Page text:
I have previously pondered the death of the food court and the rise of more experiential food offerings and finer dining.

Food is becoming a major anchor. This appears to be a strong and continuing trend. While walking in the city of Sydney, I have come across a diverse and interesting range of offerings, here they are: Kensington Street Chippendale, just behind Central Park off Broadway a row of heritage cottages and their backyards have become a buzzy mix of exhibition spaces for contemporary art and design, commercial space all intermixed with small cafés and bars. Running behind and parallel is Spice Alley adorned with Asian lanterns offering Thai, Malaysian, Chinese and Singaporean culinary delights. Opened late last year, it’s located on the eastern boundary of Central Park and the precinct comprises 16 heritage listed cottages with interconnected courtyards, the funky new Old Clare Hotel and Unilodge student accommodation. It makes you want to be a student again.

The precinct is the brainchild of Fraser Property Group’s chairman Dr Stanley Quek who bought Kensington Street in its entirety in order to create his vision. It’s all about cafés, boutiques, street art, markets and creating an urban gritty experience with its genuine architecture. Go and visit yourself as the photos can’t quite do the experience justice.

I love the fact that the space is so tight and intimate and you have to dodge around diners to get through the alley. I think it’s going to become one of Sydney’s hippest eating precincts.

Another offering bordering on Sydney’s cinema precinct is an arcade of fashion and food retail stretching from George and Bathurst Streets through to Kent Street at the rear. It’s known as Regent Place and this boutique shopping and dining hub has all the feel of Singapore with its bustling food outlets. Customers queue up at most of the eateries for a quick lunch or dinner during work hours or prior to a movie screening next door. It’s also anchored by an Asian supermarket; Daiso. Again the tight space of the laneway adds to the spatial experience on offer.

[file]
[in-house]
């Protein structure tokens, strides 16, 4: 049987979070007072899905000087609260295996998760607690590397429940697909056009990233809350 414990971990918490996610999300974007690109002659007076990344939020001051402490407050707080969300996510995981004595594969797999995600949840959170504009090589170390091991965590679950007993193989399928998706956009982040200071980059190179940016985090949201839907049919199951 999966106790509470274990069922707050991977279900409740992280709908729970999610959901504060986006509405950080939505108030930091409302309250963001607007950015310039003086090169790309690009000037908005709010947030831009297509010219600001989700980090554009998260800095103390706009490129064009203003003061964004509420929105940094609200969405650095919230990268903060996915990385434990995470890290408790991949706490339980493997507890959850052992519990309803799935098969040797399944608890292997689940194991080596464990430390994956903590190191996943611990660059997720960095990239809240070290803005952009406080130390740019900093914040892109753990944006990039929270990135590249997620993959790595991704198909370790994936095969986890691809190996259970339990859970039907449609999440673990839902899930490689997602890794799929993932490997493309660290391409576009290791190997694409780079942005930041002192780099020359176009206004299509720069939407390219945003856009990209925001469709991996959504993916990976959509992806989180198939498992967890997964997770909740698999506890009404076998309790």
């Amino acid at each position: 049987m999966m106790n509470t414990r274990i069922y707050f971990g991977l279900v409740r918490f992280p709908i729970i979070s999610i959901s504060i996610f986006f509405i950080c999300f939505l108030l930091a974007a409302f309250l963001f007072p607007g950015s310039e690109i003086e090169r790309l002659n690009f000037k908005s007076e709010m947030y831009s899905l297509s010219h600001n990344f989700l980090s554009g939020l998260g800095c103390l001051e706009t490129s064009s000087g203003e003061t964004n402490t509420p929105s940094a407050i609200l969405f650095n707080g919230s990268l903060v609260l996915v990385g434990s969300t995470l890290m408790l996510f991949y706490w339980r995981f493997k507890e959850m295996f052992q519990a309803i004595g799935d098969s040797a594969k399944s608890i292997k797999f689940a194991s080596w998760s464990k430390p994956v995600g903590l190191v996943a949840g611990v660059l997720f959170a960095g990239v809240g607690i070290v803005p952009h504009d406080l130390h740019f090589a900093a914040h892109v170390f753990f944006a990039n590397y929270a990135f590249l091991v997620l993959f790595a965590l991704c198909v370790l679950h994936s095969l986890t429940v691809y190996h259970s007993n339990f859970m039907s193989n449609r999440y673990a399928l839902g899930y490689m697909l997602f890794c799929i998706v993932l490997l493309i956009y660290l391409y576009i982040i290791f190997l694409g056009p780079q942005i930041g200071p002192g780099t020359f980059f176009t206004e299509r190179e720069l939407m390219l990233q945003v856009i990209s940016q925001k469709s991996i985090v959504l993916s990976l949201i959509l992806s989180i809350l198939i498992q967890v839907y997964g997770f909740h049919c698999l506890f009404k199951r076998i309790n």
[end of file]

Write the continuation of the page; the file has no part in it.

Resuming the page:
In the city centre, MLC has upgraded its old food court to a finer experience complete with the new IGA store format in the basement, more in keeping with Thomas Dux and Jones the Grocer rather than the old staid format of yesteryear. The seating areas are broken up into smaller intimate spaces and outlets include Neil Perry’s burger project. The mix is now more restaurants, cafes and bars and extends through to the upmarket fashion retail and Theatre Royal. Timber has been used extensively in the ceilings and furniture creating the warmth that was formerly missing.

Across town is the first stage of Barangaroo’s food hub also known as The Canteen. It is also part of a wider precinct dubbed the ‘’Streets of Barangaroo’’ with a retail, dining and leisure combined experience. It will eventually contain over 50 new food outlets with a diverse offering of high-end dining from Matt Moran’s, to cafés and takeaway outlets. Food will be the heart of Barangaroo along with health and wellbeing services, quirky apparel, lifestyle and leisure stores.

All reminiscent of Melbourne laneways these developments are adding considerably to Sydney’s food and retail culture, clearly spurred on by the proliferation of food and cooking shows on television. This love of food and its experience in all forms is here to stay.


This article first appeared in the February/March 2016 edition of Shopping Centre News.

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